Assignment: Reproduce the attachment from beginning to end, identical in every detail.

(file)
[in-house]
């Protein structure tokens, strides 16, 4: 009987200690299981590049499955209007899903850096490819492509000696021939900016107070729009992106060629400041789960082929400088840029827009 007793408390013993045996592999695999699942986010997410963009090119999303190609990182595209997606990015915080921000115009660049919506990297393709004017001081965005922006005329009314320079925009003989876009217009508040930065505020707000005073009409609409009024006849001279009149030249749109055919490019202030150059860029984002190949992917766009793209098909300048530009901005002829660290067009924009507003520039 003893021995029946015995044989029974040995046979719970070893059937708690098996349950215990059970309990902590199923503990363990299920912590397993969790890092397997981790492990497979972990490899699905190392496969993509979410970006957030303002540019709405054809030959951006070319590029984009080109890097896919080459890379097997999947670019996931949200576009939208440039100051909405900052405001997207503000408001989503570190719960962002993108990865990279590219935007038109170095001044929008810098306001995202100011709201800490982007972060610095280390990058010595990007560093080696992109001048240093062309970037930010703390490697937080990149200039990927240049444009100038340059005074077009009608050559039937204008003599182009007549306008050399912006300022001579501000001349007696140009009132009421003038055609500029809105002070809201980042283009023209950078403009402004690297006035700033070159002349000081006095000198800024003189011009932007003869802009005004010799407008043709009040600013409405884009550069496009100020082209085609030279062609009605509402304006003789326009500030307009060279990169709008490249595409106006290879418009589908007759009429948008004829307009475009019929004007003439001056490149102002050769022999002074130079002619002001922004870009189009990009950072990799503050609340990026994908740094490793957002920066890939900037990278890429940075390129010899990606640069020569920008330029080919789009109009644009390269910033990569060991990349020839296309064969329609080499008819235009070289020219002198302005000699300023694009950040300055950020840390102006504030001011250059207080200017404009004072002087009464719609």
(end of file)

[in-house]
């Protein structure tokens, strides 16, 4: 009987200690299981590049499955209007899903850096490819492509000696021939900016107070729009992106060629400041789960082929400088840029827009 007793408390013993045996592999695999699942986010997410963009090119999303190609990182595209997606990015915080921000115009660049919506990297393709004017001081965005922006005329009314320079925009003989876009217009508040930065505020707000005073009409609409009024006849001279009149030249749109055919490019202030150059860029984002190949992917766009793209098909300048530009901005002829660290067009924009507003520039 003893021995029946015995044989029974040995046979719970070893059937708690098996349950215990059970309990902590199923503990363990299920912590397993969790890092397997981790492990497979972990490899699905190392496969993509979410970006957030303002540019709405054809030959951006070319590029984009080109890097896919080459890379097997999947670019996931949200576009939208440039100051909405900052405001997207503000408001989503570190719960962002993108990865990279590219935007038109170095001044929008810098306001995202100011709201800490982007972060610095280390990058010595990007560093080696992109001048240093062309970037930010703390490697937080990149200039990927240049444009100038340059005074077009009608050559039937204008003599182009007549306008050399912006300022001579501000001349007696140009009132009421003038055609500029809105002070809201980042283009023209950078403009402004690297006035700033070159002349000081006095000198800024003189011009932007003869802009005004010799407008043709009040600013409405884009550069496009100020082209085609030279062609009605509402304006003789326009500030307009060279990169709008490249595409106006290879418009589908007759009429948008004829307009475009019929004007003439001056490149102002050769022999002074130079002619002001922004870009189009990009950072990799503050609340990026994908740094490793957002920066890939900037990278890429940075390129010899990606640069020569920008330029080919789009109009644009390269910033990569060991990349020839296309064969329609080499008819235009070289020219002198302005000699300023694009950040300055950020840390102006504030001011250059207080200017404009004072002087009464719609």